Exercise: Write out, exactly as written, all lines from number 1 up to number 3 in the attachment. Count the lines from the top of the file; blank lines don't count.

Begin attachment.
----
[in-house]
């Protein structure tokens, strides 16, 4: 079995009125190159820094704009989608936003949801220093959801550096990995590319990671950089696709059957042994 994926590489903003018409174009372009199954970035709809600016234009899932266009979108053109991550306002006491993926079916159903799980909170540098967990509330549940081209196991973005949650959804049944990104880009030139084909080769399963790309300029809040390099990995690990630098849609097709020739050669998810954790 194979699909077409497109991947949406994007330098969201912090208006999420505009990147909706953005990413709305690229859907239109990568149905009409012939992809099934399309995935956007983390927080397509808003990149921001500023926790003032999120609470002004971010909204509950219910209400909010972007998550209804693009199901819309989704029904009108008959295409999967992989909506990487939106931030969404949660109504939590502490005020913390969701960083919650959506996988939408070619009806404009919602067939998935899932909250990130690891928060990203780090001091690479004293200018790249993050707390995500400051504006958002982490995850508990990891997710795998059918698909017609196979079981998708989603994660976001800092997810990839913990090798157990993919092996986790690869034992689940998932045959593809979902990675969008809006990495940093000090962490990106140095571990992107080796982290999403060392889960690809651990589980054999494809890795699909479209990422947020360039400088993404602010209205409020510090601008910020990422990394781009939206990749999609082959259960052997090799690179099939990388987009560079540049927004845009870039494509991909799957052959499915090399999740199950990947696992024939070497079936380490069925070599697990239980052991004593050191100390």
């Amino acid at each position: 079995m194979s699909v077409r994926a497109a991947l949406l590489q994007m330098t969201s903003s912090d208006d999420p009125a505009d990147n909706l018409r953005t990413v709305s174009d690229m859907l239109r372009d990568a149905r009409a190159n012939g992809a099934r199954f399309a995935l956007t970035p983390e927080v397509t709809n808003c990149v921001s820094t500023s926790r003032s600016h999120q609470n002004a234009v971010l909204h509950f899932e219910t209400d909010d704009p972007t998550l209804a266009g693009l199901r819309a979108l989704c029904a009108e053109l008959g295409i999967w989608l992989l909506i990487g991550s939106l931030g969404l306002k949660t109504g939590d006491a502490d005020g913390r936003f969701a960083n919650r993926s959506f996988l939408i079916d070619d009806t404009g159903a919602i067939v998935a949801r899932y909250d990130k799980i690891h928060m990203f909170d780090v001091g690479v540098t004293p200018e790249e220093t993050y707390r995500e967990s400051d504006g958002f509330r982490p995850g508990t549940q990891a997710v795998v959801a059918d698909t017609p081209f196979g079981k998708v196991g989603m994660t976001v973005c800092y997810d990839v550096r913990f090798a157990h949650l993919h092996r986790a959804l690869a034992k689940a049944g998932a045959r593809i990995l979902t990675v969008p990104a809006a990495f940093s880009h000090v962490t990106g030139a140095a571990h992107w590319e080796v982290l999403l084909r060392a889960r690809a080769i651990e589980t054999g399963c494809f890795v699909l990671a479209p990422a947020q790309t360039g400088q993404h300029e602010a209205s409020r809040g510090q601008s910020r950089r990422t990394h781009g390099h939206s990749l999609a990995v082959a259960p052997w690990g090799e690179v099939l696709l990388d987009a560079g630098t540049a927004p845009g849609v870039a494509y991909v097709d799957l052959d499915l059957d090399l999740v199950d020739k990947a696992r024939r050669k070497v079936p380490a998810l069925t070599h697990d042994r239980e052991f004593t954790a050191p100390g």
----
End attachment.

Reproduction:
[in-house]
């Protein structure tokens, strides 16, 4: 079995009125190159820094704009989608936003949801220093959801550096990995590319990671950089696709059957042994 994926590489903003018409174009372009199954970035709809600016234009899932266009979108053109991550306002006491993926079916159903799980909170540098967990509330549940081209196991973005949650959804049944990104880009030139084909080769399963790309300029809040390099990995690990630098849609097709020739050669998810954790 194979699909077409497109991947949406994007330098969201912090208006999420505009990147909706953005990413709305690229859907239109990568149905009409012939992809099934399309995935956007983390927080397509808003990149921001500023926790003032999120609470002004971010909204509950219910209400909010972007998550209804693009199901819309989704029904009108008959295409999967992989909506990487939106931030969404949660109504939590502490005020913390969701960083919650959506996988939408070619009806404009919602067939998935899932909250990130690891928060990203780090001091690479004293200018790249993050707390995500400051504006958002982490995850508990990891997710795998059918698909017609196979079981998708989603994660976001800092997810990839913990090798157990993919092996986790690869034992689940998932045959593809979902990675969008809006990495940093000090962490990106140095571990992107080796982290999403060392889960690809651990589980054999494809890795699909479209990422947020360039400088993404602010209205409020510090601008910020990422990394781009939206990749999609082959259960052997090799690179099939990388987009560079540049927004845009870039494509991909799957052959499915090399999740199950990947696992024939070497079936380490069925070599697990239980052991004593050191100390």
């Amino acid at each position: 079995m194979s699909v077409r994926a497109a991947l949406l590489q994007m330098t969201s903003s912090d208006d999420p009125a505009d990147n909706l018409r953005t990413v709305s174009d690229m859907l239109r372009d990568a149905r009409a190159n012939g992809a099934r199954f399309a995935l956007t970035p983390e927080v397509t709809n808003c990149v921001s820094t500023s926790r003032s600016h999120q609470n002004a234009v971010l909204h509950f899932e219910t209400d909010d704009p972007t998550l209804a266009g693009l199901r819309a979108l989704c029904a009108e053109l008959g295409i999967w989608l992989l909506i990487g991550s939106l931030g969404l306002k949660t109504g939590d006491a502490d005020g913390r936003f969701a960083n919650r993926s959506f996988l939408i079916d070619d009806t404009g159903a919602i067939v998935a949801r899932y909250d990130k799980i690891h928060m990203f909170d780090v001091g690479v540098t004293p200018e790249e220093t993050y707390r995500e967990s400051d504006g958002f509330r982490p995850g508990t549940q990891a997710v795998v959801a059918d698909t017609p081209f196979g079981k998708v196991g989603m994660t976001v973005c800092y997810d990839v550096r913990f090798a157990h949650l993919h092996r986790a959804l690869a034992k689940a049944g998932a045959r593809i990995l979902t990675v969008p990104a809006a990495f940093s880009h000090v962490t990106g030139a140095a571990h992107w590319e080796v982290l999403l084909r060392a889960r690809a080769i651990e589980t054999g399963c494809f890795v699909l990671a479209p990422a947020q790309t360039g400088q993404h300029e602010a209205s409020r809040g510090q601008s910020r950089r990422t990394h781009g390099h939206s990749l999609a990995v082959a259960p052997w690990g090799e690179v099939l696709l990388d987009a560079g630098t540049a927004p845009g849609v870039a494509y991909v097709d799957l052959d499915l059957d090399l999740v199950d020739k990947a696992r024939r050669k070497v079936p380490a998810l069925t070599h697990d042994r239980e052991f004593t954790a050191p100390g």